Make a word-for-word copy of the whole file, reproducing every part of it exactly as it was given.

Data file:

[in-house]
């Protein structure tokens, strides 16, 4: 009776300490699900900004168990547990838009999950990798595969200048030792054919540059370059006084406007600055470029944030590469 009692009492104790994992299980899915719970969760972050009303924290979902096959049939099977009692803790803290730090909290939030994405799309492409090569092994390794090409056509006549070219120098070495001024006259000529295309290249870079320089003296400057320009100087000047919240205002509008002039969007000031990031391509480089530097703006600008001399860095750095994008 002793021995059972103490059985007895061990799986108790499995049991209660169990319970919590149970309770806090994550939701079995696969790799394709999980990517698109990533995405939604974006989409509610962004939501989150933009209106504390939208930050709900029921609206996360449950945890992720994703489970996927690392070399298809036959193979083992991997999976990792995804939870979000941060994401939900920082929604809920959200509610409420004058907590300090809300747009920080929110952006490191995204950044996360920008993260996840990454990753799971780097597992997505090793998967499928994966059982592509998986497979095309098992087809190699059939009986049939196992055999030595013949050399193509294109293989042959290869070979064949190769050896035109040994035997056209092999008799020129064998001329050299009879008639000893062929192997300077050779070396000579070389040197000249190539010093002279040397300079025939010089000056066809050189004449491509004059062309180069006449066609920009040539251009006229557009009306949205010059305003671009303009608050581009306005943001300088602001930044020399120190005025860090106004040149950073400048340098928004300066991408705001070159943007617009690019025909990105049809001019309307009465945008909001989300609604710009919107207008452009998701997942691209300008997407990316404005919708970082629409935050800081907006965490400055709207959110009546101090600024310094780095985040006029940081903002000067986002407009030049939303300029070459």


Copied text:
[in-house]
């Protein structure tokens, strides 16, 4: 009776300490699900900004168990547990838009999950990798595969200048030792054919540059370059006084406007600055470029944030590469 009692009492104790994992299980899915719970969760972050009303924290979902096959049939099977009692803790803290730090909290939030994405799309492409090569092994390794090409056509006549070219120098070495001024006259000529295309290249870079320089003296400057320009100087000047919240205002509008002039969007000031990031391509480089530097703006600008001399860095750095994008 002793021995059972103490059985007895061990799986108790499995049991209660169990319970919590149970309770806090994550939701079995696969790799394709999980990517698109990533995405939604974006989409509610962004939501989150933009209106504390939208930050709900029921609206996360449950945890992720994703489970996927690392070399298809036959193979083992991997999976990792995804939870979000941060994401939900920082929604809920959200509610409420004058907590300090809300747009920080929110952006490191995204950044996360920008993260996840990454990753799971780097597992997505090793998967499928994966059982592509998986497979095309098992087809190699059939009986049939196992055999030595013949050399193509294109293989042959290869070979064949190769050896035109040994035997056209092999008799020129064998001329050299009879008639000893062929192997300077050779070396000579070389040197000249190539010093002279040397300079025939010089000056066809050189004449491509004059062309180069006449066609920009040539251009006229557009009306949205010059305003671009303009608050581009306005943001300088602001930044020399120190005025860090106004040149950073400048340098928004300066991408705001070159943007617009690019025909990105049809001019309307009465945008909001989300609604710009919107207008452009998701997942691209300008997407990316404005919708970082629409935050800081907006965490400055709207959110009546101090600024310094780095985040006029940081903002000067986002407009030049939303300029070459």